Moroccan food is easily one of my favorite cuisines. It’s curries, stews, and desserts are laced with beautiful spices and aromas. It is about a balance of flavours achieved by incorporating spice, citrus, sweet, fruity, and sometimes spicy into each dish and unlike Indian curries which have a very bold flavour, Moroccan curries are more delicate. If you’re looking for a new cuisine to explore then I highly suggest giving a few Moroccan dishes a try.
Taking inspiration from the movie Julie & Julia (2009) I’ve decided to slowly (and I mean slowly) cook my way through my Moroccan cookbook. Once you get a feel for the cuisine you can start putting together your own flavour combinations.
Here are some of the items you’ll need to put together your Moroccan pantry:
These are now becoming more widely stocked in most grocery stores and gourmet food stores. If you can’t find them try making them yourself it’s quite easy. These lemons are preserved in Kosher salt, the lemon’s own juice, as well as a mixture of spices.
To use: Using a knife cut off the fruit of the lemon so you’re only left with the rind. Wash the rind and finely slice it. These rind slivers add a punch of savory lemon flavour to any dish.
Raz al Hanout
This is the go-to spice mix used in Moroccan cooking similar to what Garam Masala is to Indian cooking. Raz al Hanout is a blend of aromatic spices such as rose, cinnamon, clove, cumin etc. The blend of spices differs from one retailer to another.
To use: Don’t be scared of this stuff it adds great flavour! I usually add some even if my Moroccan recipe doesn’t call for it as it rounds out the flavours of the curry quite nicely. For a curry that serves about 4 people I add about 1 – 2 tablespoons in addition to spices such as cumin.
These unappealing looking things might be a bit harder to find. The owner of the Mediterranean store suggest I add it to my curry. They smell very fragrant and they add a subtle lemon flavour to any dish.
To use: Add to your curry in the beginning so that the lemon can soften and release flavour as it simmers. Remember to take it out before serving.
This thick syrup is very sour but I find it is the perfect ingredient to finish off a Moroccan curry.
To use: Add about 1 tablespoon to you curry just before serving. Taste it and add more if you like. It’s not meant to be obvious, more just to round out the flavours.
Orange blossom water and rose water
These are common ingredients in Moroccan food, desserts, and drinks. It does add subtle flavour to a dish but mainly it adds aroma. So if you want an experience for all your senses then go ahead and add a splash just before serving. You can experiment and try adding it to cocktails too for added flavour and aroma. It’s quit strong so go easy, you don’t want your meal to taste like a field of flowers.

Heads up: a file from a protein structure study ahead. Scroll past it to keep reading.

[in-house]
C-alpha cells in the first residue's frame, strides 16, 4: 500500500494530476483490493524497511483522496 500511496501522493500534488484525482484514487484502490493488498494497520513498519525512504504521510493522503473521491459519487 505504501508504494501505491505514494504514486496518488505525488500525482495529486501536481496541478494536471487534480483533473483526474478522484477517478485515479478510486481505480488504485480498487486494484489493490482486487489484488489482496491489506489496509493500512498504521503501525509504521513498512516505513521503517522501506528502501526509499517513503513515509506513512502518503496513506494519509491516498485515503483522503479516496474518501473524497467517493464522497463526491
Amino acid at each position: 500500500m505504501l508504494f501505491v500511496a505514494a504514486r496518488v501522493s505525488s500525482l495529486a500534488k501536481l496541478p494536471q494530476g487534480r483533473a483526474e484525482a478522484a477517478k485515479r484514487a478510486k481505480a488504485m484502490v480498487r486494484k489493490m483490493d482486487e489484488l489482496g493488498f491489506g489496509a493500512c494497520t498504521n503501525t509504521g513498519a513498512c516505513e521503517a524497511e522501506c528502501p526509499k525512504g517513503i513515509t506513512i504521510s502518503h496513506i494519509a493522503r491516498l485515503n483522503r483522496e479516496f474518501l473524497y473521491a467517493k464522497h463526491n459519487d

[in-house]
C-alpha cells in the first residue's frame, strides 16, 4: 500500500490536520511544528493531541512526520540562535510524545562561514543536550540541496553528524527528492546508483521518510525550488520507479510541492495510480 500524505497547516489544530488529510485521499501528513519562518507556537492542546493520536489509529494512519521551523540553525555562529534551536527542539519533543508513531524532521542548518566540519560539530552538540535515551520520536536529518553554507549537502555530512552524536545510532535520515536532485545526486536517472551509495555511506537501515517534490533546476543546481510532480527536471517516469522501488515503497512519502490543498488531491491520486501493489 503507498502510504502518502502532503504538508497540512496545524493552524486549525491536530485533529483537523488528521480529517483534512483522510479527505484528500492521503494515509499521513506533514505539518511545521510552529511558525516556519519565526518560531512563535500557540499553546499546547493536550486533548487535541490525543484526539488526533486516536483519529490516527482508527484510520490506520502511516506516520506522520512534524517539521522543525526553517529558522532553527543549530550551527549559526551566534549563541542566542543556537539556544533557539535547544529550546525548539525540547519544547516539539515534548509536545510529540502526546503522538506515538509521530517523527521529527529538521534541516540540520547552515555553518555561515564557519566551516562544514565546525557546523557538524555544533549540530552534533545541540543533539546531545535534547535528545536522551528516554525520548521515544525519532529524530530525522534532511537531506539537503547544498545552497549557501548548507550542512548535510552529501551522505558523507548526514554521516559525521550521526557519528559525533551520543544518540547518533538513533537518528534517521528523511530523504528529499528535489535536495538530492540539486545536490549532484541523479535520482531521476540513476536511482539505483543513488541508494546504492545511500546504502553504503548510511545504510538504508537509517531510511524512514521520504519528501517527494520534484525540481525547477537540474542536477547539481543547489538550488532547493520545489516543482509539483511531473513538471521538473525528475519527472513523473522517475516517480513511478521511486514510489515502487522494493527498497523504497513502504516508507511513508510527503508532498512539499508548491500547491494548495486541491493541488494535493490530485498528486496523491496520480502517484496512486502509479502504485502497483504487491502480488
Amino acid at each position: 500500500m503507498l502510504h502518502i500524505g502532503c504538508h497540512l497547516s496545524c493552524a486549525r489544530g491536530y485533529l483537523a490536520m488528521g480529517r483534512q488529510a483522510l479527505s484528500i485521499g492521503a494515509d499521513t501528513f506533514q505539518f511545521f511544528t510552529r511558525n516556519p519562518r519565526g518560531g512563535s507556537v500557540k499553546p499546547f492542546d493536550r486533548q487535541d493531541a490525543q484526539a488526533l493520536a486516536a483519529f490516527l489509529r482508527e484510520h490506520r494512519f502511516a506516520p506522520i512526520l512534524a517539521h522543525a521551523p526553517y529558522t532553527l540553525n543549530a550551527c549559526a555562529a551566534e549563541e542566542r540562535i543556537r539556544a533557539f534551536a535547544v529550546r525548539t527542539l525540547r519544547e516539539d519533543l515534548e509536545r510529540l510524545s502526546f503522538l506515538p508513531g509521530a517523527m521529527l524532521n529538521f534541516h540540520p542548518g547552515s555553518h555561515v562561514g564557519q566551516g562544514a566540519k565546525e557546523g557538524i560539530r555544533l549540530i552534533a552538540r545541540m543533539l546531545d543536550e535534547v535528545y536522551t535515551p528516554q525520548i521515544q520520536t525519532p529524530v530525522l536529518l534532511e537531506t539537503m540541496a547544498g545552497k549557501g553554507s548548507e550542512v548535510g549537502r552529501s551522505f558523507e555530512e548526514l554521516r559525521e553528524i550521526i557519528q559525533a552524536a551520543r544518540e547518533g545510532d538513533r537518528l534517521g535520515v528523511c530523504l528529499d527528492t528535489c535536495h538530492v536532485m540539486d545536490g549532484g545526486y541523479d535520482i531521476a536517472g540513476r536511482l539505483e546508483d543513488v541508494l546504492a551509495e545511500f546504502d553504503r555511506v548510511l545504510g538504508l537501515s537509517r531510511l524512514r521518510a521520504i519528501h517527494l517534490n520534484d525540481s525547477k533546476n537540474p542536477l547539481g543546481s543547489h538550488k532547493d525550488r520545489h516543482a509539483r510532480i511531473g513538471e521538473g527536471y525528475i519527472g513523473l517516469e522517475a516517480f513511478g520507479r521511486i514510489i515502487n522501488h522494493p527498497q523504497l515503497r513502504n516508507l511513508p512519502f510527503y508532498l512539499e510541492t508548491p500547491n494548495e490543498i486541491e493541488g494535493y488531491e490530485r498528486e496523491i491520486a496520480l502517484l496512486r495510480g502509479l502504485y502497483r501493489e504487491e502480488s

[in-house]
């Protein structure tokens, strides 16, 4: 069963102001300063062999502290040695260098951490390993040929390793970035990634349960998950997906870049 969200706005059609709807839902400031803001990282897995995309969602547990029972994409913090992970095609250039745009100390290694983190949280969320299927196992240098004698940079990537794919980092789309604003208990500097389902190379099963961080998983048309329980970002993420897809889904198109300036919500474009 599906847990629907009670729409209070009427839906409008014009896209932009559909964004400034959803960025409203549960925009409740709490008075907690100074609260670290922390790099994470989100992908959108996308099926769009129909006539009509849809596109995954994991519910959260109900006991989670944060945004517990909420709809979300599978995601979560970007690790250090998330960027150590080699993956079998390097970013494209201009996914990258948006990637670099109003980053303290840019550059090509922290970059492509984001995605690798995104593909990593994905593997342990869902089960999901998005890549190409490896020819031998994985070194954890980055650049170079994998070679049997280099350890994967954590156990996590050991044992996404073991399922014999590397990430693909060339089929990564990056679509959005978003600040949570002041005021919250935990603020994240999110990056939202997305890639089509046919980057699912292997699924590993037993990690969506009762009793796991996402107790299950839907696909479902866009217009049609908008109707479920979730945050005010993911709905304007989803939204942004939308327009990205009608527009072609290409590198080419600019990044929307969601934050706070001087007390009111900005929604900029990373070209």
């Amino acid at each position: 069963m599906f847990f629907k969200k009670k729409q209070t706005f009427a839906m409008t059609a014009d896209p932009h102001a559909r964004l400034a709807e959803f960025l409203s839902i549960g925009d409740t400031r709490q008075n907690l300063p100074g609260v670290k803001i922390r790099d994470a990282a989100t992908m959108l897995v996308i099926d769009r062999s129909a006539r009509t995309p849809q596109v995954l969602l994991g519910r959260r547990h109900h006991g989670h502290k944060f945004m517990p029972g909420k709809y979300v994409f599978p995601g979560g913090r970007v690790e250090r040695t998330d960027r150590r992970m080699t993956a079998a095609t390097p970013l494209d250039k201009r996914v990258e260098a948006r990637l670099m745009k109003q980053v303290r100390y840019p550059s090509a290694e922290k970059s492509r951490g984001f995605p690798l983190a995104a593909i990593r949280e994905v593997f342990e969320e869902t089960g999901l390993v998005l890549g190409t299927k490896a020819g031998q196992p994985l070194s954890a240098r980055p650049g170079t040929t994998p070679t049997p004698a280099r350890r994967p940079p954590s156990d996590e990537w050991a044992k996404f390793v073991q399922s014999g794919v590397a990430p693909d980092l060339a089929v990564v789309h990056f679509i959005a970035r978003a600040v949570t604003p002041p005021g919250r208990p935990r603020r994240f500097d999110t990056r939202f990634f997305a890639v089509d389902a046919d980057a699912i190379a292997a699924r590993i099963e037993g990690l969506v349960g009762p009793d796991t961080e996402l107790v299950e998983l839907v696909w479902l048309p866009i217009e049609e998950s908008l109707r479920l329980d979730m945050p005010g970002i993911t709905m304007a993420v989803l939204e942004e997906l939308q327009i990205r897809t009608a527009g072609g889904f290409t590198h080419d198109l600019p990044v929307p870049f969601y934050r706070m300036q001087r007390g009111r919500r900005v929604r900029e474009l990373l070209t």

Most Moroccan dishes aren’t spicy but some are and most often they’ll call for Harissa which is a Moroccan chilli and garlic paste. It can sometimes be found in a jar or a tube. Taste it first before using, I bought one that was so spicy once!
There are so many more ingredients spices and fruits that are used in Moroccan cooking but these above items are the ones that are unique mostly to Moroccan cooking. Follow a recipe or play around by combining typical Moroccan ingredients like lamb, olives, lemon, cumin, cinnamon, dates, apricots etc. and see what you come up with.
All pantry items listed above can be purchased from Mediterranean Specialty Foods on the corner of Quadra and Reynolds Rd. this one is my go-to place for all things delicious however there are other Mediterranean food shops around town that I’m sure carry similar items.
I can only hope to one day have a collection of beautiful tagines. These are typical Moroccan cooking vessels that can be placed on a stove or in the oven and they make a great statement at the dinner table “hey everyone look at my fancy Moroccan food”. My tagine is from Emile Henry. Unlike most cuisines which sear the meat first before braising it is more typical in Moroccan cuisine to just throw meat and everything in the tagine. I say this because most traditional tagines, and my Emile Henry, are not designed to be heated quickly with no liquid inside (I cracked two tagines before learning my lesson) so either heat it slowly or skip the searing process and throw everything in.
The dome of the tagine allows steam to rise and condense back down so food is simmered and steamed and actually the small indentation at the top of the lid is supposed to hold an ice-cube or some cold water to help with the condensation process. I usually don’t fuss with this last bit.
I bought my Emile Henry Tagine from Cook Culture but they’re available at most cooking stores. William Sonoma also sells a very decorative version, but I’m not sure how durable it is. There are tagines that have a cast iron base which will be extremely durable, but the purist in me wanted something a little more traditional.